Walk in Wisdom (Ephesians 5:15-21)

Sermon by Rev. Daniel L. Sonnenberg | July 28, 2013


Look carefully then how you walk, not as unwise but as wise, 16 making the best use of the time, because the days are evil. 17 Therefore do not be foolish, but understand what the will of the Lord is. 18 And do not get drunk with wine, for that is debauchery, but be filled with the Spirit, 19 addressing one another in psalms and hymns and spiritual songs, singing and making melody to the Lord with your heart, 20 giving thanks always and for everything to God the Father in the name of our Lord Jesus Christ, 21 submitting to one another out of reverence for Christ. (Eph.5:15-21)

 Illustrations of the need for wisdom in Scripture

Two women bring a baby to King Solomon both claiming to be his mother asking him to decide between them. He says, “Bring me a sword” and prepares to have the baby cut in two and give half to each. But when one of the women says, “No, give her to the other woman” Solomon understands that this was the true mother. That’s wisdom. The Pharisees bring to Jesus a woman caught in adultery to test him, asking whether or not they should stone her as the Law demanded?  He bends down and writes something on the ground. Then he stands up and says, “Let him who is without sin cast the first stone.”  That’s wisdom. 

Illustrations of the need for wisdom in your life

Each of us faces decisions and tests every day. Some are fairly simple, but others are much more complicated and difficult. Wisdom helps you decide.

Teens are tempted with opportunities to cheat on tests and papers, to steal another student’s ipad or ipod left out, to try alcohol or take drugs or have sex.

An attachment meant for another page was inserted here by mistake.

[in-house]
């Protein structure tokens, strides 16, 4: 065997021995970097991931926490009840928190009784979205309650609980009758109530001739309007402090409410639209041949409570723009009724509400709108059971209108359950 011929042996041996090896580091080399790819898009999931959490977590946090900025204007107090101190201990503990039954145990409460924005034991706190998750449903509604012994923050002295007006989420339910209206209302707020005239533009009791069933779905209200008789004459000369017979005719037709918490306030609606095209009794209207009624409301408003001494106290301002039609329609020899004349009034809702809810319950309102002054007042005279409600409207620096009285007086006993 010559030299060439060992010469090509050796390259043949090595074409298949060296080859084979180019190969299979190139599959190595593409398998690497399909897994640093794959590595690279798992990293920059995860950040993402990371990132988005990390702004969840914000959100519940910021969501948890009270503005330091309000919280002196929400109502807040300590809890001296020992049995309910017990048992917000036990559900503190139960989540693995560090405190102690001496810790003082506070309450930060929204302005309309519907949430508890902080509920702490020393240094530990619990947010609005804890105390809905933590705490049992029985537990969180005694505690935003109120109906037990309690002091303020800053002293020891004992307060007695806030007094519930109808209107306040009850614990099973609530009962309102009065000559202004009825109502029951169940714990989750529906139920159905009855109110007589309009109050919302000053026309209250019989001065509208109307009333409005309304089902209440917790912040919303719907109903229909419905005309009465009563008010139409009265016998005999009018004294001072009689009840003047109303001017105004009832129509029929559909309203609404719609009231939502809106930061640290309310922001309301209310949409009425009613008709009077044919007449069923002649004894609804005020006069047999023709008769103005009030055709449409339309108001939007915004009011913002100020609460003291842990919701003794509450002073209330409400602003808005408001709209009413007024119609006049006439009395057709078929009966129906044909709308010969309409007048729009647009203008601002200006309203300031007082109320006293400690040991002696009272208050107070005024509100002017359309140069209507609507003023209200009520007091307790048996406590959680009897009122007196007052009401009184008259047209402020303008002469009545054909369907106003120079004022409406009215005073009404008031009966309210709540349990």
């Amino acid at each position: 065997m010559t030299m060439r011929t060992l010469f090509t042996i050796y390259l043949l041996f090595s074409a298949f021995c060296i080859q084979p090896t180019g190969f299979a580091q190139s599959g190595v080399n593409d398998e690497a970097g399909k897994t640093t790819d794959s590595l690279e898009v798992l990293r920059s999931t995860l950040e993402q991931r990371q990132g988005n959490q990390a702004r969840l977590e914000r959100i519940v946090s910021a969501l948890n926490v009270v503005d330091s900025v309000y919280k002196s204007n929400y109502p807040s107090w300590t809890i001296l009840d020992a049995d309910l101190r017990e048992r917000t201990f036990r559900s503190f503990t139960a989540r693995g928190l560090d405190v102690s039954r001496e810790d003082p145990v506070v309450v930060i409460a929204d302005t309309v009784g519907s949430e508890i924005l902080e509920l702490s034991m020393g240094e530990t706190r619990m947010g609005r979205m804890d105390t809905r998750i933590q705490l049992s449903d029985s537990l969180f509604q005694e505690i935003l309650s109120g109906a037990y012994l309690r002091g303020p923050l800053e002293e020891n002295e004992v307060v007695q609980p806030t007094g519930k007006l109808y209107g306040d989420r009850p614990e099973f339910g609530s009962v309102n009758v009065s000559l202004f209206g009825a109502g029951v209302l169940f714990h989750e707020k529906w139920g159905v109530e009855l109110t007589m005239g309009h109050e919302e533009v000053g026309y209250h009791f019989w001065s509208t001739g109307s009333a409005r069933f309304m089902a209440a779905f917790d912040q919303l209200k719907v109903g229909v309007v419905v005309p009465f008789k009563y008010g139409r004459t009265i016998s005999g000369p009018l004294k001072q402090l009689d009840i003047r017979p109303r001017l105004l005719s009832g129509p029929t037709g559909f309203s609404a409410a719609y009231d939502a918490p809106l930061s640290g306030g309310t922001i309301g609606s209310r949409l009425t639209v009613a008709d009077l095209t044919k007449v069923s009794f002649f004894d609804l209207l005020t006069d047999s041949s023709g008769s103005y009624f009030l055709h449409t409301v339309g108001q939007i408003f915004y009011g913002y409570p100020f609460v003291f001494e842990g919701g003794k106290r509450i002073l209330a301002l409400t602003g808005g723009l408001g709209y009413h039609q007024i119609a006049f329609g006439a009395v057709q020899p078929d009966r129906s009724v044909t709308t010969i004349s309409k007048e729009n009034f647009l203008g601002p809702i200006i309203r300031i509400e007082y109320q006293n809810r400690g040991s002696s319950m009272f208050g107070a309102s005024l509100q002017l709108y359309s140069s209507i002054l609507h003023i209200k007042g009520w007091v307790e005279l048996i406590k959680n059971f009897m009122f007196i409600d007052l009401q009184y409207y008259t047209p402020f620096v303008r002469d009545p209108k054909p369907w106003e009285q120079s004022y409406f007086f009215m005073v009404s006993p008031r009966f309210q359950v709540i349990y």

They make difficult decisions every day. Wisdom helps them decide. Parents must choose how to discipline, educate and raise their children. Wisdom guides their path. Each of us must choose how to use the time we have been given every day. Wisdom shows us the right way. Paul tells us in chapter five three ways we are to walk as a Christian. Walk in love, walk in the light, and walk in wisdom. He begins our section today, “Look carefully how you walk, not as unwise, but as wise…” 

The definition and source of wisdom

Scripture gives us the definition of wisdom in Proverbs,  (Prov. 2:6) …from the LORD’s mouth come knowledge and understanding; Wisdom is not only knowledge. It is also understanding, the application of knowledge to guide us in the decisions of life. And Scripture tells us how wisdom is gained. (Prov. 2:6; 9:10) For the LORD gives wisdom… The fear of the LORD is the beginning of wisdom, and the knowledge of the Holy One is insight. Wisdom comes from God to those who fear him and know him by faith in Jesus Christ. As Paul writes, 1 Co.1:23ff Christ the power of God and the wisdom of God, he became to us wisdom from God,…By his death he redeemed us from the foolishness of our sin.Tit.3:3-6 3 For we ourselves were once foolish, disobedient, led astray, slaves to various passions and pleasures, 4 But 5 he saved us through Jesus Christ our Savior, 

Why we need wisdom

So why are some decisions so difficult to make? Why do we need wisdom? Because though Christ has saved us from bondage to foolishness, as long as we live in this world, we are still prone to foolish, unwise attitudes and actions. We are no longer compelled to be foolish, but we are still tempted in this life, as verse 16 says, “because the days are evil.” Satan still is the temporary ruler of time on earth. Therefore, the days, the times are evil. But because Christ has redeemed us, he has given us the ability to “redeem the time” or “make the most of the time” we have. To redeem something is to exchange one thing of value for another. When you turn in pop bottles for money, the store is redeeming them – buying them back. When you bring a coupon to the store and the cashier takes money off the total of your bill, she is redeeming it.  We redeem time when we trade it for something of value – God’s wisdom. We get wisdom by trading our time for it. Each day we make choices about how to use our time. In order to get wisdom, this verse tells us, we must do two things: understand the will of the Lord and be filled with the Spirit.